I was sitting in the chair recently of one of those extraordinarily talented cosmetic sales women. You know the type? They have an artfully sweet way of pointing out your flaws. They make you think that their product can fix those flaws. And they encourage you to spend more money than you’d planned to spend.
I fell for it. I’ve fallen for it in the past, too. Perhaps because I look at my face in the mirror and thus know its flaws well. I know, for example, that for the past few years I’ve had puffy bags under my eyes that I can’t get rid of. They make me look old and tired all the time. (Well… I’m almost 43 and I’m a working mother of three kids so I AM somewhat old and frequently tired). Despite that I already own four different types of eye creams, at this sales woman’s insistence, I bought a fifth.
Guess what? The new cream didn’t make the bags go away, either.
The pressure to be beautiful is powerful, isn’t it? We like to blame our culture for perpetuating an unrealistic standard of beauty. And sure. There’s blame there. But to be honest with you, the thing that’s most likely to put pressure on me to be beautiful isn’t my husband, friends, or some nebulous thing called culture. The thing that puts pressure on me to be beautiful… Is me.
We can be hard on ourselves about our appearance, can’t we, ladies?
Why? Why so hard on ourselves? That’s certainly not of God.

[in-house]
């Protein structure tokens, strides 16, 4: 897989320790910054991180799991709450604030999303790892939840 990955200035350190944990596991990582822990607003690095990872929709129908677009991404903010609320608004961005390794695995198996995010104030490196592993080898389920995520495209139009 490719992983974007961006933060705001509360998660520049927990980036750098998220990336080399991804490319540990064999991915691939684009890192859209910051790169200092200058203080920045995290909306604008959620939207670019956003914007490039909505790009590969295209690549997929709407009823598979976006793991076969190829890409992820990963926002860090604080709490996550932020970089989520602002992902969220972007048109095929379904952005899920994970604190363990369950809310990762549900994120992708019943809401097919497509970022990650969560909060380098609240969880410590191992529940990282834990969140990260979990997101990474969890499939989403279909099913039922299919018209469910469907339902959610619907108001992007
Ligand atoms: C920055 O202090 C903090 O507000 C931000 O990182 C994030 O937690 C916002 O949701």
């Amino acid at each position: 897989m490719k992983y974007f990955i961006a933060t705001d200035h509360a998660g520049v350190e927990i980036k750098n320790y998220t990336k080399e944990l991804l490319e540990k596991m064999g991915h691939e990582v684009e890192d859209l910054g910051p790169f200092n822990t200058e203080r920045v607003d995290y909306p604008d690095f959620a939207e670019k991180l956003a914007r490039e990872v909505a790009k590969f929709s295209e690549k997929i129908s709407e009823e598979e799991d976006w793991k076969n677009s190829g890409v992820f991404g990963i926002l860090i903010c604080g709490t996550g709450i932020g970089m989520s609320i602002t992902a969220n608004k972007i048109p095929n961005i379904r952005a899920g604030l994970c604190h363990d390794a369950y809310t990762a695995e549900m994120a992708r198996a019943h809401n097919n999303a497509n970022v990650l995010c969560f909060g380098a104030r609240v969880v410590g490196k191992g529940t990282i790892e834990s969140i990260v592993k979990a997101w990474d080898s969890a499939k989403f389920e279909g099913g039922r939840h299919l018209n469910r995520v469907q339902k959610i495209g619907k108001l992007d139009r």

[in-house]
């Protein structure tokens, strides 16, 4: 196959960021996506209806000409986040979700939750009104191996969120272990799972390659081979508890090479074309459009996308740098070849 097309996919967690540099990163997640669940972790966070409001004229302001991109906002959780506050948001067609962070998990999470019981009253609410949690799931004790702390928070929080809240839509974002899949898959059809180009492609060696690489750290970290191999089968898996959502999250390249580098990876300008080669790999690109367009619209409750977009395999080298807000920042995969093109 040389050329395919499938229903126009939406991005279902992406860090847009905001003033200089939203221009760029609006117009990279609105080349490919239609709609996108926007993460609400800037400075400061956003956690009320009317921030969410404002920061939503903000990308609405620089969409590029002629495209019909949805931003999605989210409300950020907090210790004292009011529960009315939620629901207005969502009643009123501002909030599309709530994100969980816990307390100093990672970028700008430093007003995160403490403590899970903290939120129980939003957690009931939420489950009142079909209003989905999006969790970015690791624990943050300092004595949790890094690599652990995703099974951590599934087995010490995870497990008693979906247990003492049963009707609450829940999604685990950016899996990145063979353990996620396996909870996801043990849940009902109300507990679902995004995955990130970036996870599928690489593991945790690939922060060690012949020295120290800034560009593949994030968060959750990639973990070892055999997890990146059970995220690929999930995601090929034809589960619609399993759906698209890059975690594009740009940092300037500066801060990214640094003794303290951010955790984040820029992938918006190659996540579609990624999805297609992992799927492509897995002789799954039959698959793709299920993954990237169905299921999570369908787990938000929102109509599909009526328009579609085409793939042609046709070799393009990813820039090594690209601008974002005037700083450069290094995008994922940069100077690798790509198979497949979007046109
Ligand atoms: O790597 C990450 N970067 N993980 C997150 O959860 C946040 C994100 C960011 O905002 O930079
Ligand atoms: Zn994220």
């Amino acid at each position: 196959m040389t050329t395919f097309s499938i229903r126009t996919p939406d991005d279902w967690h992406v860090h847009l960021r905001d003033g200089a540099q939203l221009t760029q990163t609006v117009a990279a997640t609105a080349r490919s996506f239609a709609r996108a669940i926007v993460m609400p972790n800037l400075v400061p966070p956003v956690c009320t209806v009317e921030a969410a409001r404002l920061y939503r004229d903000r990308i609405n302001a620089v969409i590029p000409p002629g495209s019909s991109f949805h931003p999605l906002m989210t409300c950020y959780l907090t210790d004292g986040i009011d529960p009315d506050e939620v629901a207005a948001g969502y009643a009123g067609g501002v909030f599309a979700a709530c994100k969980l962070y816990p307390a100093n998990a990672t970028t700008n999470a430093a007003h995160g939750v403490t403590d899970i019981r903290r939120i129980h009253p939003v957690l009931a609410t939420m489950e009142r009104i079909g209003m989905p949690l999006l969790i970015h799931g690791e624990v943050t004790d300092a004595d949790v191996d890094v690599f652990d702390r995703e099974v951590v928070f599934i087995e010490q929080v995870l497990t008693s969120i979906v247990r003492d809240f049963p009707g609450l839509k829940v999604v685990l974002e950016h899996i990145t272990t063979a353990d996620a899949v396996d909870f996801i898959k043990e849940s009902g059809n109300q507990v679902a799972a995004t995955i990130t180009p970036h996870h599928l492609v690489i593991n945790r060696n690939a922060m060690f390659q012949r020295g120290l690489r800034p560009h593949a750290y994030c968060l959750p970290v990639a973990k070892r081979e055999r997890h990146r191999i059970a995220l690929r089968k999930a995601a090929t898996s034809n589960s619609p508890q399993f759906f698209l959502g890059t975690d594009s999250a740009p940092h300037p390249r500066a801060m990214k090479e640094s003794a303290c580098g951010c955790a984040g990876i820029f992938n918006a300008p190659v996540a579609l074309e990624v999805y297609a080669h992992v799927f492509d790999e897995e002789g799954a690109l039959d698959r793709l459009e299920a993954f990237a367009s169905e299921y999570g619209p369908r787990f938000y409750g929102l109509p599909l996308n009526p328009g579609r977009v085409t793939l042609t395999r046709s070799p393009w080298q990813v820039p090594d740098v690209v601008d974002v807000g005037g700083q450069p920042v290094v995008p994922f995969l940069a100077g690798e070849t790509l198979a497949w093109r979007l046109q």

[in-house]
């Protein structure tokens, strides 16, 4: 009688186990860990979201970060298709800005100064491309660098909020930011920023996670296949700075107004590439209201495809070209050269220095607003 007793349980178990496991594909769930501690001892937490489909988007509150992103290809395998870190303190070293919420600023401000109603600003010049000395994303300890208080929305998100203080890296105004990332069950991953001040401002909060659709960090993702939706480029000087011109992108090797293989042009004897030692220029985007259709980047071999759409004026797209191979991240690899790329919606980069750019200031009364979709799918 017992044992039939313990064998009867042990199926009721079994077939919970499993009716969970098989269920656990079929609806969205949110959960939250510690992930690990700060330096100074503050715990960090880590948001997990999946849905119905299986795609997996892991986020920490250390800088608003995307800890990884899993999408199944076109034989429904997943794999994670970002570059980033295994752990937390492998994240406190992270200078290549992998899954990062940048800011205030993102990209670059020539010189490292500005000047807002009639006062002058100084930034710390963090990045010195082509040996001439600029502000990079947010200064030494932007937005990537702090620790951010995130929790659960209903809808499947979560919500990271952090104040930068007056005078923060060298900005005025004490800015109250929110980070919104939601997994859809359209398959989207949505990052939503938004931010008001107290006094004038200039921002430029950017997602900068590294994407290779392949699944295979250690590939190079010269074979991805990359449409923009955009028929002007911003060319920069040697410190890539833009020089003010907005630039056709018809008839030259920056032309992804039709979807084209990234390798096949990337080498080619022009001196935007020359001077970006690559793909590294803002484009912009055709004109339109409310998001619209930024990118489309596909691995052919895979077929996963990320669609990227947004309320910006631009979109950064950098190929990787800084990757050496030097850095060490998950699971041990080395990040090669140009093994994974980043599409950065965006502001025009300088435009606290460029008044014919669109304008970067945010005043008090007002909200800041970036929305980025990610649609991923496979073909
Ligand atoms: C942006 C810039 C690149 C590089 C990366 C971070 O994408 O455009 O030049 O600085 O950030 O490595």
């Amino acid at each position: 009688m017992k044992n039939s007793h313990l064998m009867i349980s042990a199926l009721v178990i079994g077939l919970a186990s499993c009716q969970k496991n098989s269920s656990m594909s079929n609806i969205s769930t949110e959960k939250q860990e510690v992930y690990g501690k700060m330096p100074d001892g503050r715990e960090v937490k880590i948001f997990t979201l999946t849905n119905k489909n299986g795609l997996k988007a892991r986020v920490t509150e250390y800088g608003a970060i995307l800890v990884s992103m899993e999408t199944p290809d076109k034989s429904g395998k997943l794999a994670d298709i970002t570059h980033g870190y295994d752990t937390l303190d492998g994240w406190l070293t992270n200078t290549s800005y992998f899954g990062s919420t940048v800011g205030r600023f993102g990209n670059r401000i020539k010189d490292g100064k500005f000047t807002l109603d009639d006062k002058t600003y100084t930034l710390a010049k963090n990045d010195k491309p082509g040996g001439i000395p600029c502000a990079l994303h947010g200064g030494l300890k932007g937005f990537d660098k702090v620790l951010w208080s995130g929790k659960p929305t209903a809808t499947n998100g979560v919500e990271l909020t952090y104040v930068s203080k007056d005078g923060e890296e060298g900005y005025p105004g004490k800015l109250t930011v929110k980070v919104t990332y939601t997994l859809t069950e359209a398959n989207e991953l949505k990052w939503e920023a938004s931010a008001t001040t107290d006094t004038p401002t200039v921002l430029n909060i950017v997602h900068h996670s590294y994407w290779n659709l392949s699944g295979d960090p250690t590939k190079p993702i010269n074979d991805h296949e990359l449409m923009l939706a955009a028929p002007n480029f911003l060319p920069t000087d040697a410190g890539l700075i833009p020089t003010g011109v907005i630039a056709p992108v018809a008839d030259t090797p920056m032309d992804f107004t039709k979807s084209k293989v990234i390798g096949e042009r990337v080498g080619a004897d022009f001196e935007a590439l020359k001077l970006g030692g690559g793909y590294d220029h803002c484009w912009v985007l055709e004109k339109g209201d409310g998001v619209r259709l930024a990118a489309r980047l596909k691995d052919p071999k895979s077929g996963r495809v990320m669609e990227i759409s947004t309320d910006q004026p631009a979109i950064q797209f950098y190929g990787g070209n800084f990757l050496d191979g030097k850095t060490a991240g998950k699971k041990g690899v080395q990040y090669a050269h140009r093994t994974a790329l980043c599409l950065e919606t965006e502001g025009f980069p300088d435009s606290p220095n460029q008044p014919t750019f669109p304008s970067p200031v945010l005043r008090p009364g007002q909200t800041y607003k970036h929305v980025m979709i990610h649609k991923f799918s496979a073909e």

A writer friend of mine named Jaime Wright decided to organize a blog tour to celebrate the beauty of God’s creativity in creating us with intrinsic value both inside and out. She’s calling it the #FACEme Tour and it’s based on Psalm 139:14.
I praise you, for I am fearfully and wonderfully made. Wonderful are your works; my soul knows it very well.
Jaime challenged everyone involved in the tour to post selfies of ourselves taken without our make-up. So, yep. Here goes. I’m a pretty open person, not especially prone to sugar coat things. Nonetheless, I’m embarrassed to say that after I decided to participate in the #FACEme tour, my mind automatically started thinking… Where can I take this picture that will offer the most flattering lighting possible? Lip gloss? Would lip gloss be okay? I’ll wait until I can use my husband’s phone because his takes far better pictures that my old phone. I’ll do my hair because good hair will help.
Here’s how I look in one of the professional author shots I had taken four years ago:
And here’s how I look now, #FACEme style. I ended up with semi-decent hair the day I took these pictures, but I didn’t let myself wear lip gloss or use my husband’s phone or seek out the most advantageous lighting.